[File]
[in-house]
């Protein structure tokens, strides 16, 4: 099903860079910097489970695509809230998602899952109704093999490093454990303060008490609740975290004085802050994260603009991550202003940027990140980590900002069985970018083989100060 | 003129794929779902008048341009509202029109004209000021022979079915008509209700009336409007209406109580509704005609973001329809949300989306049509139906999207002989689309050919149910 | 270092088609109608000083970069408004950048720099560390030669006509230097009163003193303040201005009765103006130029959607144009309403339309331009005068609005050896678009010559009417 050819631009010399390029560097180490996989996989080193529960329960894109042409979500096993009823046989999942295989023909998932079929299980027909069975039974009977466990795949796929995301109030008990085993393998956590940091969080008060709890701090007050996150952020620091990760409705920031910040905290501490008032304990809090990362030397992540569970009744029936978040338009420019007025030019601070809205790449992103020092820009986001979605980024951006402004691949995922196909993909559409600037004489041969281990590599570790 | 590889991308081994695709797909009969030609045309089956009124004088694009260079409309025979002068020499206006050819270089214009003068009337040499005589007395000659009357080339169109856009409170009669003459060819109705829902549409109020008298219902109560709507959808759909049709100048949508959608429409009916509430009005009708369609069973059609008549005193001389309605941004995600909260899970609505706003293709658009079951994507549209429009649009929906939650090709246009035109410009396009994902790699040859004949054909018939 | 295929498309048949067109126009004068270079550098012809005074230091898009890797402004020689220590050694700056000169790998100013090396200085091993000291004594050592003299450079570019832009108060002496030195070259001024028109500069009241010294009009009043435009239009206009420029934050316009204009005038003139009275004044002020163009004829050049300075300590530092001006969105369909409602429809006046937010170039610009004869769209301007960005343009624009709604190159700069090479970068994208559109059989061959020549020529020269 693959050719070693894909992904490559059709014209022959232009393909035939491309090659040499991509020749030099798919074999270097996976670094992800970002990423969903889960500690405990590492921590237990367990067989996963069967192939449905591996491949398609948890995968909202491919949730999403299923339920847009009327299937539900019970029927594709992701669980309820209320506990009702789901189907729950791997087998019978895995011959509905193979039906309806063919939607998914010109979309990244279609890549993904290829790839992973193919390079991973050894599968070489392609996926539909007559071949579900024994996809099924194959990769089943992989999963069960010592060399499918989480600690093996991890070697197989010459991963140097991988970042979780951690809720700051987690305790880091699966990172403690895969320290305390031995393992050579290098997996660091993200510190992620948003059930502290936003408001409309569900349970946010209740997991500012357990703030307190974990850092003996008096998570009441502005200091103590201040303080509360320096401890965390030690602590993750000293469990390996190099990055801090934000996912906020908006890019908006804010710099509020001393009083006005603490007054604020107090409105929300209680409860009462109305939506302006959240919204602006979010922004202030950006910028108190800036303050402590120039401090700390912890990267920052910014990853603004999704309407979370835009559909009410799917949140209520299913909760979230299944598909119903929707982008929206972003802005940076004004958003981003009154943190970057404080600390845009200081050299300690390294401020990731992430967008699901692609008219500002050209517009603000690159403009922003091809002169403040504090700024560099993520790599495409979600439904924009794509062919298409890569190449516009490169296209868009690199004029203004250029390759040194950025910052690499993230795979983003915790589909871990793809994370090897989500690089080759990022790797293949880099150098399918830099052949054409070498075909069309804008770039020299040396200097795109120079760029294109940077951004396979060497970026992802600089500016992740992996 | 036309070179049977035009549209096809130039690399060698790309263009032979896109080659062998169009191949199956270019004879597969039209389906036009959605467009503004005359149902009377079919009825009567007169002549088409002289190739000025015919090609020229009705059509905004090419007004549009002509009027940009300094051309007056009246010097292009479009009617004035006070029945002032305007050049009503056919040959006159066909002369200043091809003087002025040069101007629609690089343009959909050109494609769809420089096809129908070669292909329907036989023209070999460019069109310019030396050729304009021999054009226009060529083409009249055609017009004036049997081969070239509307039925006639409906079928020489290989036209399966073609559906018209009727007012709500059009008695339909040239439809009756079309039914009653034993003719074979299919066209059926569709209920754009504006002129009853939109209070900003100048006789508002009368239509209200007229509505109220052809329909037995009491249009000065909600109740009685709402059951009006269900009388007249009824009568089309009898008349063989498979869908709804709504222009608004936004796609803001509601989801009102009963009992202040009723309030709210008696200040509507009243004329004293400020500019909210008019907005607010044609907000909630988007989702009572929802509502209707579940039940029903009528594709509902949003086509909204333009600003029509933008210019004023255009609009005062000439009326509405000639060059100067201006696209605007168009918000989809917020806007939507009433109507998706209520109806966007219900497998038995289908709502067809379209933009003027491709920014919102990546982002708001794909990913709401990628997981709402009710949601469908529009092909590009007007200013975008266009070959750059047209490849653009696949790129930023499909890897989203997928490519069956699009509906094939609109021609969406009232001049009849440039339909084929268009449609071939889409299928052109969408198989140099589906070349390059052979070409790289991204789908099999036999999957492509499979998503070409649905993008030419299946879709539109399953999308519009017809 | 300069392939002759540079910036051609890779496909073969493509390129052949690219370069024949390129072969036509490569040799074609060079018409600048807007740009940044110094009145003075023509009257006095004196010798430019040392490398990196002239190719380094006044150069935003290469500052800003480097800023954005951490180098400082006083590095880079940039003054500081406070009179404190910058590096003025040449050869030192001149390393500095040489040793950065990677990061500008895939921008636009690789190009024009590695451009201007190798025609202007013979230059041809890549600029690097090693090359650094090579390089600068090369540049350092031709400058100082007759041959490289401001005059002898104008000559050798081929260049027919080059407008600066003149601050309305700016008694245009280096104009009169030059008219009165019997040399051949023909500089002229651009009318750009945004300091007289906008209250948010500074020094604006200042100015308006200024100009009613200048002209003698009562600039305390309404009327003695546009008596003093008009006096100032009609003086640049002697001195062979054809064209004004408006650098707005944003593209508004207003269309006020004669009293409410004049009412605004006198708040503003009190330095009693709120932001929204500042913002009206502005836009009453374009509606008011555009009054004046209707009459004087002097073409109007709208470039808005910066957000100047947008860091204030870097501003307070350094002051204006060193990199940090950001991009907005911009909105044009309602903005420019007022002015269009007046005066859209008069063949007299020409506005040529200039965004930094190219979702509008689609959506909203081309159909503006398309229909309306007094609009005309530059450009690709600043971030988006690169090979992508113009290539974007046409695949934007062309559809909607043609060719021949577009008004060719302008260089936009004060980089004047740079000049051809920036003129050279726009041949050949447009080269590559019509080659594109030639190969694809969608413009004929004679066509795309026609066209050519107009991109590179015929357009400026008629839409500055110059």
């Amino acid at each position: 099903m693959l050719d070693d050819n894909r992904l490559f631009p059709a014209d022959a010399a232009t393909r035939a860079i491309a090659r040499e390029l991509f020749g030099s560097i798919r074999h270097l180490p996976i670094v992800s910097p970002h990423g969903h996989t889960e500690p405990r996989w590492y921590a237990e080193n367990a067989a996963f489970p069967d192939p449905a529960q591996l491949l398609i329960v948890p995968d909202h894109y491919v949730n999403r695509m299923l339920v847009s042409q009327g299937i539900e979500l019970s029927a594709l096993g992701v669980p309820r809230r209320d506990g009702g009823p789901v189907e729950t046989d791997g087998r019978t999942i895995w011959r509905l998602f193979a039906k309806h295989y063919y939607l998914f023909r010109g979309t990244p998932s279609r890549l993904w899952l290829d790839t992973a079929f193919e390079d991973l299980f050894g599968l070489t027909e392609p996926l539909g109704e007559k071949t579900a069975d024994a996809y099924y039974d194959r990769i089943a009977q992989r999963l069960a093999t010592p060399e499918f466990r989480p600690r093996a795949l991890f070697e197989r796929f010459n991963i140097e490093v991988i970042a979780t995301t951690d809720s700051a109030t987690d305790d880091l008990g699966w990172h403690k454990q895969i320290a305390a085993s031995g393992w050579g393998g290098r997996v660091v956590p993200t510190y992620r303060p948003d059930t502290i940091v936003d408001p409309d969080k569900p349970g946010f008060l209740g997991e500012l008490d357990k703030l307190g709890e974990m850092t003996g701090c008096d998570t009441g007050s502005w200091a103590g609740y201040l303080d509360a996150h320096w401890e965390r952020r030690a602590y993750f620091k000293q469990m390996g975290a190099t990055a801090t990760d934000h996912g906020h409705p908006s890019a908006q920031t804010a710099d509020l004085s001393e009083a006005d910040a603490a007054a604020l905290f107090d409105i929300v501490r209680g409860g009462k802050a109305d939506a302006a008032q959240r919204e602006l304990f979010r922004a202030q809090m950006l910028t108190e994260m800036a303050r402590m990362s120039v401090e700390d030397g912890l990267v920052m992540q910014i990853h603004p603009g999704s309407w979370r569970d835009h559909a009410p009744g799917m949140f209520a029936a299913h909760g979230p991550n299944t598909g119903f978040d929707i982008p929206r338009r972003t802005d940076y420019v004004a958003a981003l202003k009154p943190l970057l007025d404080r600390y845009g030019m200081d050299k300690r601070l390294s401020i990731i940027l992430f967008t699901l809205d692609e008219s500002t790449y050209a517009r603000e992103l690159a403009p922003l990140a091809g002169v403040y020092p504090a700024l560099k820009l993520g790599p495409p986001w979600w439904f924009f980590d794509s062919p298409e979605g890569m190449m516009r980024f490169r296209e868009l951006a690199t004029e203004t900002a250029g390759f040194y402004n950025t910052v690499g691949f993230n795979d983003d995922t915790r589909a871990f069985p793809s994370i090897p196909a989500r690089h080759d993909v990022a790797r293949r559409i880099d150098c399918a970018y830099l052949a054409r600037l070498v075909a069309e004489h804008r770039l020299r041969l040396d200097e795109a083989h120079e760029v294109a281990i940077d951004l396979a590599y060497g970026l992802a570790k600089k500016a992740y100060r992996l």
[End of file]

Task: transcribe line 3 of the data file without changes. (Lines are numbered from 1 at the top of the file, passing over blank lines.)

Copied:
């Amino acid at each position: 099903m693959l050719d070693d050819n894909r992904l490559f631009p059709a014209d022959a010399a232009t393909r035939a860079i491309a090659r040499e390029l991509f020749g030099s560097i798919r074999h270097l180490p996976i670094v992800s910097p970002h990423g969903h996989t889960e500690p405990r996989w590492y921590a237990e080193n367990a067989a996963f489970p069967d192939p449905a529960q591996l491949l398609i329960v948890p995968d909202h894109y491919v949730n999403r695509m299923l339920v847009s042409q009327g299937i539900e979500l019970s029927a594709l096993g992701v669980p309820r809230r209320d506990g009702g009823p789901v189907e729950t046989d791997g087998r019978t999942i895995w011959r509905l998602f193979a039906k309806h295989y063919y939607l998914f023909r010109g979309t990244p998932s279609r890549l993904w899952l290829d790839t992973a079929f193919e390079d991973l299980f050894g599968l070489t027909e392609p996926l539909g109704e007559k071949t579900a069975d024994a996809y099924y039974d194959r990769i089943a009977q992989r999963l069960a093999t010592p060399e499918f466990r989480p600690r093996a795949l991890f070697e197989r796929f010459n991963i140097e490093v991988i970042a979780t995301t951690d809720s700051a109030t987690d305790d880091l008990g699966w990172h403690k454990q895969i320290a305390a085993s031995g393992w050579g393998g290098r997996v660091v956590p993200t510190y992620r303060p948003d059930t502290i940091v936003d408001p409309d969080k569900p349970g946010f008060l209740g997991e500012l008490d357990k703030l307190g709890e974990m850092t003996g701090c008096d998570t009441g007050s502005w200091a103590g609740y201040l303080d509360a996150h320096w401890e965390r952020r030690a602590y993750f620091k000293q469990m390996g975290a190099t990055a801090t990760d934000h996912g906020h409705p908006s890019a908006q920031t804010a710099d509020l004085s001393e009083a006005d910040a603490a007054a604020l905290f107090d409105i929300v501490r209680g409860g009462k802050a109305d939506a302006a008032q959240r919204e602006l304990f979010r922004a202030q809090m950006l910028t108190e994260m800036a303050r402590m990362s120039v401090e700390d030397g912890l990267v920052m992540q910014i990853h603004p603009g999704s309407w979370r569970d835009h559909a009410p009744g799917m949140f209520a029936a299913h909760g979230p991550n299944t598909g119903f978040d929707i982008p929206r338009r972003t802005d940076y420019v004004a958003a981003l202003k009154p943190l970057l007025d404080r600390y845009g030019m200081d050299k300690r601070l390294s401020i990731i940027l992430f967008t699901l809205d692609e008219s500002t790449y050209a517009r603000e992103l690159a403009p922003l990140a091809g002169v403040y020092p504090a700024l560099k820009l993520g790599p495409p986001w979600w439904f924009f980590d794509s062919p298409e979605g890569m190449m516009r980024f490169r296209e868009l951006a690199t004029e203004t900002a250029g390759f040194y402004n950025t910052v690499g691949f993230n795979d983003d995922t915790r589909a871990f069985p793809s994370i090897p196909a989500r690089h080759d993909v990022a790797r293949r559409i880099d150098c399918a970018y830099l052949a054409r600037l070498v075909a069309e004489h804008r770039l020299r041969l040396d200097e795109a083989h120079e760029v294109a281990i940077d951004l396979a590599y060497g970026l992802a570790k600089k500016a992740y100060r992996l």